designs. These are given simply as illustrations. Use the same
design for both backs of the cushion.
THERMOMETER BACK—(For description see page 61.)
DESIGNS FOR PIN CUSHION
8 Picture Frame
Material—Basswood, sweet gum, walnut or oak. One piece,
8×6×1/4 inches, for frame; one piece, 5-1/4×4×1/4 inches, for
back; one piece, 4-1/2×3×1/4 inches, for supports; two pieces,
3-1/4×3/8×1/4 inches, and one piece, 5-1/4×3/8×1/4 inches for
cleats. Glue. Half-inch brads.
Should basswood be used it must be stained. Sweet gum, walnut,
or oak may be left in its natural state, and oiled to bring out
the grain and finish.
On the 8×6×1/4-inch board mark off with a pencil a center space
2-3/4×3-3/4 inches in size. With a gimlet bore holes at points A, B,
C, and D. Connect these holes with a pencil line as a guide for
cutting. Along the line make a groove which may be broadened
and deepened until the board is cut through. By working around
the square in this way, the center will soon be opened. Trim the
wood as smoothly as possible with a knife; then use sandpaper
to level and finish off. Bevel the edge of the opening if you wish.
Cut in half the 4-1/2×3×1/4-inch piece of wood, and make two
supports, as in Figure 2. With a pencil draw the shape of these
supports on the wood; in whittling work very carefully, as they
are small and will easily split. As far as possible, hold the pieces
so that the knife will shave with the grain of the wood. In crosscut[Pg 65]
work from the opposite side. In straight cut, keep notches at
opposite ends, so that if the knife should slip and the wood split
no serious damage will be done.
Place the cleats on the back half an inch from the opening, the
longer fitting in between the two shorter ones. Glue them on,
then nail them. Against these cleats glue the back (1) before
nailing it. Next glue and nail on the two supports against the
back and on a level with the lower edge (Figure 4). On the
fourth side, where there is no cleat, is the opening through which
the picture is slipped. When the frame is satisfactorily sandpapered,
oil and polish it.
9 Japanese Box
Problem—To construct a box having lid and bottom extend beyond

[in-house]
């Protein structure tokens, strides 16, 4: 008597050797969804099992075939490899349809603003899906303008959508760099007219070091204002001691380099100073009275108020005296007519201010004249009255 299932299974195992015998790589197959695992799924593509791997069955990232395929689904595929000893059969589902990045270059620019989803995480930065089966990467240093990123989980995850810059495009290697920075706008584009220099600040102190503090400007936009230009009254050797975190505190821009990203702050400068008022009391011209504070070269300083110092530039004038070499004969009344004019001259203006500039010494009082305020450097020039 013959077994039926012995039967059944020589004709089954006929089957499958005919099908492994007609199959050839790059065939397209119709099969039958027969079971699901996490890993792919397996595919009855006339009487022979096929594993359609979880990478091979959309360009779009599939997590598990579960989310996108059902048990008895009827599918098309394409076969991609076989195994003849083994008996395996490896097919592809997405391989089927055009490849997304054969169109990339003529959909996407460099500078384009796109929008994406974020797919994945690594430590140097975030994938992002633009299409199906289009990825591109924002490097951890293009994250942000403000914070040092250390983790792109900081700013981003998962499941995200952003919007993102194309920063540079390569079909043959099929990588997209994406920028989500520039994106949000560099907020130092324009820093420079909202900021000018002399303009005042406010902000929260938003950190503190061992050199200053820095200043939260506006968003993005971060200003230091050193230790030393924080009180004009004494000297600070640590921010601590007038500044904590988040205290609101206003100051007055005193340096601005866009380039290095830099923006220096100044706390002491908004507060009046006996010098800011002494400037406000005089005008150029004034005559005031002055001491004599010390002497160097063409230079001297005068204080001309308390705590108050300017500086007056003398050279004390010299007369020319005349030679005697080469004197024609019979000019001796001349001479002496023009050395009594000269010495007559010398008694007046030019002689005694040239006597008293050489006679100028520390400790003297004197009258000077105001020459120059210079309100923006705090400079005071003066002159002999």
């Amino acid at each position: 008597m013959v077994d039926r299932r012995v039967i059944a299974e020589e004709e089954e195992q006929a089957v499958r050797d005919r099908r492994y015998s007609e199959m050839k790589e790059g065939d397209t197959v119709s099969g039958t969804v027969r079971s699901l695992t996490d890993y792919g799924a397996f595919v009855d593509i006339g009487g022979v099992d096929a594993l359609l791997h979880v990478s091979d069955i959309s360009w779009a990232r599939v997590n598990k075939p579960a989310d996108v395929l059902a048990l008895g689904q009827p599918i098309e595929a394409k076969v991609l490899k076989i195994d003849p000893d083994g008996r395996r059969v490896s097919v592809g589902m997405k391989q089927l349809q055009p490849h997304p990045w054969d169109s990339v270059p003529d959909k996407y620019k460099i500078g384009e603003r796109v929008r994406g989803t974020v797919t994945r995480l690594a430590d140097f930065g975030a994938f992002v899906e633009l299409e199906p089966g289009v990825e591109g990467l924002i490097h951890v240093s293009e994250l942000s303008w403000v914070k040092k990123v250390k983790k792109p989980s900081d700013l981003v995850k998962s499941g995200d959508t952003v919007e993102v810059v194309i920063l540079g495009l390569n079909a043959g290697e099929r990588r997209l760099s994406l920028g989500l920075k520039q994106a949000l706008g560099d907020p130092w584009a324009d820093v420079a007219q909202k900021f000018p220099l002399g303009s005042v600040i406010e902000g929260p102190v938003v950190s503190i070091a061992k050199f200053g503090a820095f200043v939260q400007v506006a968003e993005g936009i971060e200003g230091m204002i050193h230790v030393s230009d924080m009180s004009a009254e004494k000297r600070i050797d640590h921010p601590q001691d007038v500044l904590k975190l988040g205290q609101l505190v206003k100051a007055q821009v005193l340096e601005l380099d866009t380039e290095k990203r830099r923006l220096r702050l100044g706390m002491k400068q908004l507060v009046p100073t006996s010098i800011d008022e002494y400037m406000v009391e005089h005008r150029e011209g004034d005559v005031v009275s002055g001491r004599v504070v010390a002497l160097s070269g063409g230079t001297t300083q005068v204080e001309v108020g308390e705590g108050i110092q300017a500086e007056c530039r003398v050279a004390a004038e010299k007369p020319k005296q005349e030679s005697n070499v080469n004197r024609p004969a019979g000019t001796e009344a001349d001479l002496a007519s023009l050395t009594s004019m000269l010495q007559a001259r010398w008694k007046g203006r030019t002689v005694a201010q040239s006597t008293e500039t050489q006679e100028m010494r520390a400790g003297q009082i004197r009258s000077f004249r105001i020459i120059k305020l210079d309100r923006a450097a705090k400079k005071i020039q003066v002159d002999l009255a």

Stock—Basswood: two pieces, each 8-1/2×3-1/2×1/4 inches, for lid
and bottom; two pieces, each 8×2×1/4 inches, for sides; two
pieces, each 2-1/2×2×1/4 inches, for ends; two pieces, each
2-1/2×1/4×1/4 inches, for cleats. Glue. Half-inch brads.
On the 8-1/2×3-1/2×1/4-inch pieces of wood, cut a bevel a quarter
of an inch wide.
Place the two ends between the two sides; glue and nail. Set
this rectangular frame on the under side of the bottom, equally
distant from each edge, and trace the shape with a pencil. Remove
the frame; the pencil line indicates where the nails are to be[Pg 66]
driven to secure the frame to the base. Now set the frame on
the upper side of the bottom; aim for the same spacing as on the
under side, and mark off. Carefully cover the lower edge of this
frame with glue, place it on the base and press the two until the
glue is dry. Drive the brads through from the under side of the
base an eighth of an inch within the guiding line. Having beveled
and sandpapered the lid, trace a design on it, and outline this
design by grooving.
Nail the 2-1/2×1/4×1/4-inch cleats to the under side of the lid,
five-eighths or an inch from each end and half an inch from each
side. These cleats fit into the box and hold the lid on.
Stain, wax, and polish the box.
10 Grandfather's Chair
Material—Basswood: three pieces 5×2×1/8 inches; one piece
2×2×1/8 inches. Brads. Sandpaper. Glue. Stain or oil.
Measure and lay off as you have done in making the other
small pieces of wood work. Handle the knife most cautiously,
as the wood is so thin that it is easily split. When all parts are
cut out and well sandpapered glue them together and secure them
by driving in the brads about an inch apart along the line of the
seat and where the arms join the back. Stain or oil as most convenient,
or as taste dictates.
The art of basket-making is a primitive one, and so simple that
it appears to have been known among the rudest people and in
very early ages.
When Moses was found by Pharaoh's daughter, he was lying
in a basket which had been woven by his mother.
Later, when the Israelites were returning to the Promised
Land, they were commanded to offer unto the Lord "the first of
all the fruits of the earth" in a basket, as soon as Canaan became
their possession. The baskets of the rich, of these ancient Israelites
were made of gold and silver, and so valuable were they that
when a gift was sent in one of them the basket was always
The ancient Britons were remarkably expert in the manufacture
of baskets, which were so beautifully made that they were
highly prized by the Romans.
Our own American Indians were, and still are, such adepts in
the art of basket-making that, for beauty and artistic effect, their
baskets are excelled by none.
The perfection attained in this art by the uncivilized is marvelous.
Adapting the materials about them to their use, they
produce masterpieces which the civilized man beholds in wonder
Though handed down to us through many ages, this ancient
occupation has never lost its fascination. The adult and the
child of to-day are as eager to learn its secrets as were those
dwellers on the banks of the Nile, hundreds of years ago.
As a plastic art it lies between paper construction and clay modeling
on one side, and wood and iron work on the other.
A keen interest in the art may be awakened by arousing in the
child a desire for a basket for some practical purpose. In the
autumn, the collecting of seeds for next spring's planting, the[Pg 72]